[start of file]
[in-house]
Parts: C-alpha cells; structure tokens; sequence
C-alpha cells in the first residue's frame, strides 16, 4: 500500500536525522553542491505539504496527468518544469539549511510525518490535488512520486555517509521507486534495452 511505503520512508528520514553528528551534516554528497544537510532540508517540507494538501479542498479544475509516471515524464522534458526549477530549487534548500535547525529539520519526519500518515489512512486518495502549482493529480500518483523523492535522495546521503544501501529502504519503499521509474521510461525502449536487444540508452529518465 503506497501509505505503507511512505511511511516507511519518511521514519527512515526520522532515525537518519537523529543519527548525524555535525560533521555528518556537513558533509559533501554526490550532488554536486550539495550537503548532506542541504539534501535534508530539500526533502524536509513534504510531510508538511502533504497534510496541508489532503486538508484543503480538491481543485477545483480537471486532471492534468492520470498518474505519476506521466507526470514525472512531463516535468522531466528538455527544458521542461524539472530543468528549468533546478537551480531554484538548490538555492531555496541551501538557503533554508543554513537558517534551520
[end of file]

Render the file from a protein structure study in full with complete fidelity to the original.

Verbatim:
[in-house]
Parts: C-alpha cells; structure tokens; sequence
C-alpha cells in the first residue's frame, strides 16, 4: 500500500536525522553542491505539504496527468518544469539549511510525518490535488512520486555517509521507486534495452 511505503520512508528520514553528528551534516554528497544537510532540508517540507494538501479542498479544475509516471515524464522534458526549477530549487534548500535547525529539520519526519500518515489512512486518495502549482493529480500518483523523492535522495546521503544501501529502504519503499521509474521510461525502449536487444540508452529518465 503506497501509505505503507511512505511511511516507511519518511521514519527512515526520522532515525537518519537523529543519527548525524555535525560533521555528518556537513558533509559533501554526490550532488554536486550539495550537503548532506542541504539534501535534508530539500526533502524536509513534504510531510508538511502533504497534510496541508489532503486538508484543503480538491481543485477545483480537471486532471492534468492520470498518474505519476506521466507526470514525472512531463516535468522531466528538455527544458521542461524539472530543468528549468533546478537551480531554484538548490538555492531555496541551501538557503533554508543554513537558517534551520